'We are staying put': group that occupied old age home in Cape Town
The City of Cape Town has tried to draw those living on the streets to its controversial temporary shelter in Strandfontein amid the Covid-19 pandemic.
But, a group of 60 people who occupied an empty old age home and are now living on the pavement outside the home in the shadow of Groote Schuur Hospital, told TimesLIVE they are going to stay put in their roadside tents.
The group, known as Singabalapha (We Belong Here), occupied the old age home, Arcadia Place in Observatory, in September 2019. The home is earmarked for demolition so an upgraded facility can be built in its place.
When they were asked to evacuate in October 2019, they set up camp on a nearby pavement and have remained there ever since.
“They tried to evict us during the first week of lockdown,” says Singabalapha representative Barbara Vuza. “They tried to send us to Strandfontein but we are better off here and if we listened to them, we would now be part of that group getting TB. That place is a disaster.”
The group has no running water, and make use of a single mobile toilet and a few tents donated by individuals last year.
Vuza says that when the wind howls, some of the tents begin to tear and collapse.
“We said to the officials, ‘don’t take us to Strandfontein, you can rather just give us tents to use here if you think we’re overcrowded.' But they refused,” she said, “so we don’t know from one day to the next what will happen. Our argument is that if you want to take us to Strandfontein, what happens next after lockdown?”
Sandi Gelderbloem, spokesperson for the Cape Peninsula Organisation for the Aged (CPOA), confirmed to TimesLIVE that the organisation has “almost completed the architectural plans regarding the redevelopment of the New Arcadia”, but that it had been put on hold due to the virus.
She added that the organisation had been in contact “with the relevant authorities” about the tented camp but had not heard further about plans to move them to an alternative location.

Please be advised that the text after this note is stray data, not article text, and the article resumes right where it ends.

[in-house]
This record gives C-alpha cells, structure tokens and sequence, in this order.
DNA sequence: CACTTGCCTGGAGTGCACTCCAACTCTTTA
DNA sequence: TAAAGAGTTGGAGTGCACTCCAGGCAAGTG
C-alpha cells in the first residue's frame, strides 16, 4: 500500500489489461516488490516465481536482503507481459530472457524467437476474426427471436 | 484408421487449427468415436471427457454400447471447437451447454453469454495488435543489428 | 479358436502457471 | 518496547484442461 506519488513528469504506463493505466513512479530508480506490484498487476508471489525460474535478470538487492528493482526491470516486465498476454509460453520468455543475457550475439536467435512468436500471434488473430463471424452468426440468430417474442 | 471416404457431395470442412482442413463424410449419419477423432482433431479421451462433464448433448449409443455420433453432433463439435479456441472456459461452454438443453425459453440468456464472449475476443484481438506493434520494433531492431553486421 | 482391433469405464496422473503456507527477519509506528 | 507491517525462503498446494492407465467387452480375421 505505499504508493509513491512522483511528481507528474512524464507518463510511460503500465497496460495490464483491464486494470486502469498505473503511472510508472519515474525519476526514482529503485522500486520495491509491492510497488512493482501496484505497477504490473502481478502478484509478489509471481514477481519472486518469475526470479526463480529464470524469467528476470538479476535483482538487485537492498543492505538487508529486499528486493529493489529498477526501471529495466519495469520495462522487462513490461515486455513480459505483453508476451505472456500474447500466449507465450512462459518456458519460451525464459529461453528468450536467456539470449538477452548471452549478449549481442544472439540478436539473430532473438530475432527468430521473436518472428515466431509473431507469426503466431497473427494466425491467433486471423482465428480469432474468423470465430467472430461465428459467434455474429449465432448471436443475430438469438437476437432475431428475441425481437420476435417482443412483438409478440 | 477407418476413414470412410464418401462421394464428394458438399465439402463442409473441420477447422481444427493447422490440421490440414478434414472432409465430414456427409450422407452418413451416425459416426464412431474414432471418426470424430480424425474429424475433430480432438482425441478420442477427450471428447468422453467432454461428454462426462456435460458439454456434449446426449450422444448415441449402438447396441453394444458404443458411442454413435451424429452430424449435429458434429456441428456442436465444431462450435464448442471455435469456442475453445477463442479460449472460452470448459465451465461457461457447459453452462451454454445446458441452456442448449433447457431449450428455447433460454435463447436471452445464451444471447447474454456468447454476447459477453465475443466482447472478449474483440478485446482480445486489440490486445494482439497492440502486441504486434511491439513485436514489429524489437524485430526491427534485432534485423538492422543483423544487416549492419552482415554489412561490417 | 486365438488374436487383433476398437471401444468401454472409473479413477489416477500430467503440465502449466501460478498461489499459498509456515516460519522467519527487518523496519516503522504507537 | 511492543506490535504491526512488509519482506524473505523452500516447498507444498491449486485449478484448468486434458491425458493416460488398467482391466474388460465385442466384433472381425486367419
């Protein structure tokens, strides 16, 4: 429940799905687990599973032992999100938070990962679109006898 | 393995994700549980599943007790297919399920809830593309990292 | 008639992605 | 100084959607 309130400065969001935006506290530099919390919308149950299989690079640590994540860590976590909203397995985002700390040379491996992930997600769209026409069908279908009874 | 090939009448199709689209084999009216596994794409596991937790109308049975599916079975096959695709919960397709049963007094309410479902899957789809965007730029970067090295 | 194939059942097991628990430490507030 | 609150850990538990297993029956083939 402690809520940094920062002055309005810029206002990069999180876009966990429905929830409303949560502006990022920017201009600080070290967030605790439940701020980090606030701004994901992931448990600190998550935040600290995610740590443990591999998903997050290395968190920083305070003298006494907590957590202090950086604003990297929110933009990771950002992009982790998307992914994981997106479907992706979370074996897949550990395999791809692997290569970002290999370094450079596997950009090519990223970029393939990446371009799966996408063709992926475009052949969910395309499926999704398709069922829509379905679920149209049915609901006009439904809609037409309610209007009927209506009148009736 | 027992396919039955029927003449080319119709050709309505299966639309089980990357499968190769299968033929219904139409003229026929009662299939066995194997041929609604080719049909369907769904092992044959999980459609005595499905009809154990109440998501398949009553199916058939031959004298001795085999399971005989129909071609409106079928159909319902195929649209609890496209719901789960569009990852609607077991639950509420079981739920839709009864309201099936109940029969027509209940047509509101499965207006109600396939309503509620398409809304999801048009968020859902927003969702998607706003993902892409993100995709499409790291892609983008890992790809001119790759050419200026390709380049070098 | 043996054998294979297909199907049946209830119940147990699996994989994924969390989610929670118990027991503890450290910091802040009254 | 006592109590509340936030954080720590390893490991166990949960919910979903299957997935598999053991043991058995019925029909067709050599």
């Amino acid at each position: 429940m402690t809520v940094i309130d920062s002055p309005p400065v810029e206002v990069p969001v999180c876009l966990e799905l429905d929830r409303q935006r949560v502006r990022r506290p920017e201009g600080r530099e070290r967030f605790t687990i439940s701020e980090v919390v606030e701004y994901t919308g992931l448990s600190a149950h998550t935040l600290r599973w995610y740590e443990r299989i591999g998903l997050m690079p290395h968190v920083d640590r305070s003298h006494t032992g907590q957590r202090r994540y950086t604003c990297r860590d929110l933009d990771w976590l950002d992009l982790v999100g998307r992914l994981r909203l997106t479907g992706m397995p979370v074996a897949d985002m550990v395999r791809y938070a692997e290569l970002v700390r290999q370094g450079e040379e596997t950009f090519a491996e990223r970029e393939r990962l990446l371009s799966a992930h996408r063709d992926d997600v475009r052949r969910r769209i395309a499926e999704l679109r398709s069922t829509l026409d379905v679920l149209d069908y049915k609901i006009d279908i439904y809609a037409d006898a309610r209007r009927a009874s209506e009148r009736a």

The group is a mixture of the elderly, middle aged, and small children. Most are unemployed and have been receiving some help from Obs CAN (Community Action Network) and other individuals who “drop food when they can”.
But, says Vuza, this issue of housing in Cape Town predates Covid-19 by many decades.
“They have so many options to fix the housing problem, so much land they could use, but they won’t,” she said. “It’s just worse now with lockdown and the virus.”
According to the Social Justice Coalition, the City of Cape Town has “many parcels of public land that are leased out for uses that are exclusive, inefficient and unjust”.
These parcels of land include “empty fields, underutilised bowling greens, golf courses and parking lots in almost every former whites-only area”.
Land that could sit at the “heart of transformation” was “either sold or leased well below market value for use by a minority of mostly wealthy residents”.
But, says the city's mayoral committee member for human settlements, councillor Malusi Booi: “The city simply cannot on its own deal with the mass urbanisation, housing crisis and macroeconomic conditions that exist in SA.”
He said that land invasions had increased during lockdown, but no evictions were taking place.
Cape Town mayor Dan Plato blamed the media for misreporting the situation at the Strandfontein temporary shelter earlier this week, saying inhabitants at the shelter were well cared for.
“It has been most unfortunate that the site has been so shamefully politicised. Despite our repeated clarifications about the services being offered, the media have gladly repeated all of these lies. This has not deterred us as we continue to look after the city’s most vulnerable residents.”
He said all individuals had access to warm showers, three meals a day, medical assistance, separate isolation tents for those with TB, and suitable bedding and toiletries.
He added, “By working together, we can protect and care for the vulnerable, and combat the spread of the virus.”